Oliver Randall told his driver to park in a side street and said he’d be twenty minutes.
The bar he was going to was familiar territory. It was where exchanges were made, contracts settled.
He ordered a drink and found a stool in the beer garden. It was nearly six on a Friday, and the place was beginning to hum with the after-work crowd. He was looking at a table around which four women were laughing when a man sat opposite him.
He hadn’t noticed him approach.
‘You’re Garry, I assume?’ the man said.
In the short moment it took Randall to process a series of observations – mid-thirties, well groomed, expensive suit – the man spoke again.
‘Brad sent me,’ he said.
It was ‘Brad’ he was due to meet. Randall kept a small and exclusive list. Selling to too many people increased the risk. Brad and the other regulars supplied Oliver Randall with large amounts of cash. He, in turn, provided them with precise quantities of high-quality cocaine that he acquired frequently, but which he never had to pay for himself.
‘He’s busy,’ the man said, unprompted by Randall.
Randall picked his drink up and took another sip. ‘Who are you?’
The man smiled. He had his own drink, a beer, which he placed next to Randall’s. ‘A colleague of Brad’s,’ he said. ‘He hasn’t mentioned you.’ Randall had always dealt directly with his customers, never with a middleman. He was the middleman.
‘We’re business partners.’
‘How do I know that –’
‘I’ve got the cash in my car,’ the man said. ‘Do you have what Brad ordered?’ He took a sip of his beer, and smiled at Randall again.
Randall drained his glass, nodded, then followed the man out.
Randall did two lines of coke in the back of the bank’s Mercedes on the way to the casino. He was now up to three grams a day, every day of the week. For consumption, he’d turned semi-pro. He was sure he could control it. Work remained unaffected. Profits had never been higher.
The South-East Banking Corporation had had a few nervous weeks at the peak of the GFC – mainly in that brief period when it seemed like the world’s lines of credit might freeze up, and who knew for how long. That was a lifetime ago. SEBC’s balance-sheet stability soon presented once-in-a-lifetime opportunities. They’d swallowed some competitors at rock-bottom prices in the bloodbath. Some of the deals were blackmail.
Tonight, Randall was entertaining four clients. Each was in the construction and development game. Infrastructure, resorts, high-density apartments. A radio ‘personality’ had been invited, someone from a reality TV show, and a retired football star. Those three would go through more coke than the profit-creating clients combined. And it wouldn’t surprise him if they wanted more than one girl. They had before, and it always created a problem. The coke and the girls were provided by the same supplier. You could get them individually, but for ‘client entertainment’, Randall had authority to take the package deal.
Randall had booked a penthouse as their HQ. Several suites and premium rooms had also been reserved and allocated according to the amount of business each of the guests did with SEBC, or the amount the bank hoped to attract.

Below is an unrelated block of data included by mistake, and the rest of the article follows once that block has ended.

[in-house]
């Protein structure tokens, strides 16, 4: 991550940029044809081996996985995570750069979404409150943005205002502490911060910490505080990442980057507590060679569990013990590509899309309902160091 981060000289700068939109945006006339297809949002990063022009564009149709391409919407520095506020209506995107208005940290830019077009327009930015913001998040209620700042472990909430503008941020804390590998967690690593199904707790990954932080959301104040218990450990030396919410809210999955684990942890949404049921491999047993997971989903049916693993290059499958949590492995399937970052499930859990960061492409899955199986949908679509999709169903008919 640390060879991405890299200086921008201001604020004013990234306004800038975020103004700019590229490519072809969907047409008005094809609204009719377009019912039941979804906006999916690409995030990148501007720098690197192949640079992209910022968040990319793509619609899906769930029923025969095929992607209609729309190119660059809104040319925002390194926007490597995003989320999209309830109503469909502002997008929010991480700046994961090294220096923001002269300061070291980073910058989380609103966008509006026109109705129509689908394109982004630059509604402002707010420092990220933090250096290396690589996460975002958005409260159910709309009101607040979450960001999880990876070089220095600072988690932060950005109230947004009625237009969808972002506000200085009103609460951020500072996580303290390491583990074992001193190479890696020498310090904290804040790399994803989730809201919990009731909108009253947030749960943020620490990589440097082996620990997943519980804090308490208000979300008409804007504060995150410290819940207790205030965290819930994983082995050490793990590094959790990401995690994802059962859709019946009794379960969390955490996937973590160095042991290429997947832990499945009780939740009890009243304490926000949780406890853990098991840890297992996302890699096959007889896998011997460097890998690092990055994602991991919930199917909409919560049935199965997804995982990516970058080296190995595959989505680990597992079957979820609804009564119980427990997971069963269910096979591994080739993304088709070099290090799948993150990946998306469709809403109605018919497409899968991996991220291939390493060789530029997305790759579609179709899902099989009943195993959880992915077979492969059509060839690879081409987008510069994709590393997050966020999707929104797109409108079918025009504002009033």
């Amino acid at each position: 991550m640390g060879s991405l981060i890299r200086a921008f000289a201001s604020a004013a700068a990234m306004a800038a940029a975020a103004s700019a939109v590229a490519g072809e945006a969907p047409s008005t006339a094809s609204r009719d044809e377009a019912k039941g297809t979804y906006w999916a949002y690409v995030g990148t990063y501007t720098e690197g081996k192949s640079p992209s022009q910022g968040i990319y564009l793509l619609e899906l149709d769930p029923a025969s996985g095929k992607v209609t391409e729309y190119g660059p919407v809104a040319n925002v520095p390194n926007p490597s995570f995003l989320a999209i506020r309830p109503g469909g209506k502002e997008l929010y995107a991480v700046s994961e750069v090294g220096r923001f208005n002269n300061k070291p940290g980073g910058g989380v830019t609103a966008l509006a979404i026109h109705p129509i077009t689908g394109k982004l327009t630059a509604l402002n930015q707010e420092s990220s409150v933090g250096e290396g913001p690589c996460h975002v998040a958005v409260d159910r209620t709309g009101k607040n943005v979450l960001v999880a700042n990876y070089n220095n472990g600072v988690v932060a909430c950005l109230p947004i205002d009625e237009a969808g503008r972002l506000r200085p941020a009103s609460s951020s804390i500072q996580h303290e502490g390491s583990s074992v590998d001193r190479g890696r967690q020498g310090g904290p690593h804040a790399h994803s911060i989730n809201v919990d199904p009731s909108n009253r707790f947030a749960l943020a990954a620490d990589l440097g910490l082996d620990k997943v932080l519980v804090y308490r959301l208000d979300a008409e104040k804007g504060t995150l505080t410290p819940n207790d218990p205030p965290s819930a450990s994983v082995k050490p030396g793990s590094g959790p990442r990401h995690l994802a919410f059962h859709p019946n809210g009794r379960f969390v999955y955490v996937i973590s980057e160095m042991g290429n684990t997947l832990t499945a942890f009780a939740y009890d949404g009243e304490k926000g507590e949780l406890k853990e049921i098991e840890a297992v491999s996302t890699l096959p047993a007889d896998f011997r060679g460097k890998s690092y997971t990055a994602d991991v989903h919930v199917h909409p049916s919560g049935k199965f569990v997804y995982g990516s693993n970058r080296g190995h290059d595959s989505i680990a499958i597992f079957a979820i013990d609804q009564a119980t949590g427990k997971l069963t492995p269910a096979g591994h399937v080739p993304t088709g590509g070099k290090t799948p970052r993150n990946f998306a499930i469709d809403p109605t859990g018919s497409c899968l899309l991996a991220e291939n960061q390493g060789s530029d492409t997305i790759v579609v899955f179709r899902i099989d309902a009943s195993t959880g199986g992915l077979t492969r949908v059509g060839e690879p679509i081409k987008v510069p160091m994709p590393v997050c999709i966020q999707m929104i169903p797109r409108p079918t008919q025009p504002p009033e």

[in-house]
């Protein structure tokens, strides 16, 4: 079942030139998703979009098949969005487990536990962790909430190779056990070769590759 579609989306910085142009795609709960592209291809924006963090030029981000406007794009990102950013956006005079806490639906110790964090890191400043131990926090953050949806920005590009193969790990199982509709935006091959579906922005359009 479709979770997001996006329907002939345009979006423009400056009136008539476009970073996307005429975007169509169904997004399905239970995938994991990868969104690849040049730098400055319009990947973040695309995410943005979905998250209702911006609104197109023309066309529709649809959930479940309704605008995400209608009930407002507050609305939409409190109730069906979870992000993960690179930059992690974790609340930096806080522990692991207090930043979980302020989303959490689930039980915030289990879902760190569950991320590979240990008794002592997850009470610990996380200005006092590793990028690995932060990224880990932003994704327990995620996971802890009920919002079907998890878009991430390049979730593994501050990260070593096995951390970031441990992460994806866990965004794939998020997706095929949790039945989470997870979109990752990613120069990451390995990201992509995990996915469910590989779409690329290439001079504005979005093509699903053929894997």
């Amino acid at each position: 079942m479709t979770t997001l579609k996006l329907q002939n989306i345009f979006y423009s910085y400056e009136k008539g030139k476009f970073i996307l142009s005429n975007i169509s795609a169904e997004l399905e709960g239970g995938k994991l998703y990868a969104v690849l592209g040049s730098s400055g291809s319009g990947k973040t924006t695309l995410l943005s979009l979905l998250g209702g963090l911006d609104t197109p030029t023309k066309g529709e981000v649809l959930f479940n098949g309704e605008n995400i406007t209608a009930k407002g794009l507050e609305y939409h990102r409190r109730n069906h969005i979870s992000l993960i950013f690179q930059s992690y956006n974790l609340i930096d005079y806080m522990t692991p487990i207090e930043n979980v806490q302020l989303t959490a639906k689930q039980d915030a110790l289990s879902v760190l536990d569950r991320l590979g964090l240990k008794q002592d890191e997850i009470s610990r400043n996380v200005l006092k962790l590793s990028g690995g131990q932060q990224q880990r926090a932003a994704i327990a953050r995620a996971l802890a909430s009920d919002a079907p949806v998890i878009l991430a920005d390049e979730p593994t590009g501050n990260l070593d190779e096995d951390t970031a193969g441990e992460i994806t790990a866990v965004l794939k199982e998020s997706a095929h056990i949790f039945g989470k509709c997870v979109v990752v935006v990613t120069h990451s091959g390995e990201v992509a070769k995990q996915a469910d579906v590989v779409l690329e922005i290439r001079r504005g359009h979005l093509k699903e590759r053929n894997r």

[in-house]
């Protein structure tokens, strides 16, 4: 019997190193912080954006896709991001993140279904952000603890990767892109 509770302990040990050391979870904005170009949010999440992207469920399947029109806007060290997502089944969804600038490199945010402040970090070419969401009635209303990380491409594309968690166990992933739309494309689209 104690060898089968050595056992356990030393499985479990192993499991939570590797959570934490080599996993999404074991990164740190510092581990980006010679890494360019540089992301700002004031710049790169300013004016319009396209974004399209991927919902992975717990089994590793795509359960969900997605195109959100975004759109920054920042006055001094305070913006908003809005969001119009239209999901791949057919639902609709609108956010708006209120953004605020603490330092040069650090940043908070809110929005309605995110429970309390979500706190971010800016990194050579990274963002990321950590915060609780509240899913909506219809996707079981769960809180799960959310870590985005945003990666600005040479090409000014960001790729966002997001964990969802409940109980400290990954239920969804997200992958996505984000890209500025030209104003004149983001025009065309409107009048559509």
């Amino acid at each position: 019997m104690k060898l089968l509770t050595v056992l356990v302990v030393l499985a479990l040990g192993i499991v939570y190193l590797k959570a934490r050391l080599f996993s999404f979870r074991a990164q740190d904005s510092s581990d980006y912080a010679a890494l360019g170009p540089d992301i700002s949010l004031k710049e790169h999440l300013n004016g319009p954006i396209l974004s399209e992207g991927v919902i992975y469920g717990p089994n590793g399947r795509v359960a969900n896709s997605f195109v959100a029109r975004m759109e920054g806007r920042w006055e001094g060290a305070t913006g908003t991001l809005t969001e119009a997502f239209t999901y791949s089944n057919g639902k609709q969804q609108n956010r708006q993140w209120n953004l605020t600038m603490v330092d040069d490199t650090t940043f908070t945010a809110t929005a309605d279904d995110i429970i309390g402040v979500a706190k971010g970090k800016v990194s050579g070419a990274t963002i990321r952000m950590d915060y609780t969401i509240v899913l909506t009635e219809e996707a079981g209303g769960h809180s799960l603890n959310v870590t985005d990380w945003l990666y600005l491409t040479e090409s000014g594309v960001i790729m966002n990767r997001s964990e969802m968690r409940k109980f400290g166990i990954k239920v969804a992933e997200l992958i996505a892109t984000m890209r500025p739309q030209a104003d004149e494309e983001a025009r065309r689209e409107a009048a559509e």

Friday night traffic across the city pushed his timing out, and he was nearly half an hour late. The bank’s guests were sitting on a long, crescent shaped couch in front of the big television when he arrived, drinking vintage champagne and watching a game of rugby. What a combination, he thought.
Finger food had been set up on the marble benches and the dining table. Mezes of all kinds; Sydney rock oysters on trays of ice. In the background, through the wraparound windows, the lights of the west side of the city had lit up for them.
Randall was about to greet the clients on the couch when he felt a hand on his shoulder.
‘Here he is,’ the man said loudly. ‘Scandal Randall.’
It was Jeff Maxwell. The more repugnant half of a detestable radio duo. Still, he somehow added ‘reach’ for the bank’s advertising.
‘Maxy,’ Randall said loudly, giving his best smile. ‘What can I get you? Another drink?’
‘The agenda, mate,’ Maxwell said, winking and smiling.
The agenda meant the running sheet of the night’s activities. They had a wine merchant coming for dinner, who was going to take them through his latest fancies of Nebbiolo and Barolo from northern Piedmont. Then they’d hit the tables for high rollers in the inner sanctum or sovereign room. Randall had two grands’ worth of chips to give each client. It frequently only took an hour or two for most of them to either blow that amount, cut their loses, or decide to keep their winnings. After the eye and nose candy arrived, there was usually about an hour of ‘partying’ before the clients wanted to retreat to the privacy of their rooms.
Randall touched Maxwell near the elbow, a conspiratorial gesture he seemed to like. ‘Come with me,’ he said, looking in the direction of the bedrooms.
Randall gave Maxwell the remaining line of coke he had on him. ‘You’ll find it’s up to the usual standard,’ he said as he arranged it on one of the tables next to the king bed, before handing Maxwell a small straw. He’d joked with another executive at the bank about getting the SEBC logo printed on some straws, just for nights like this.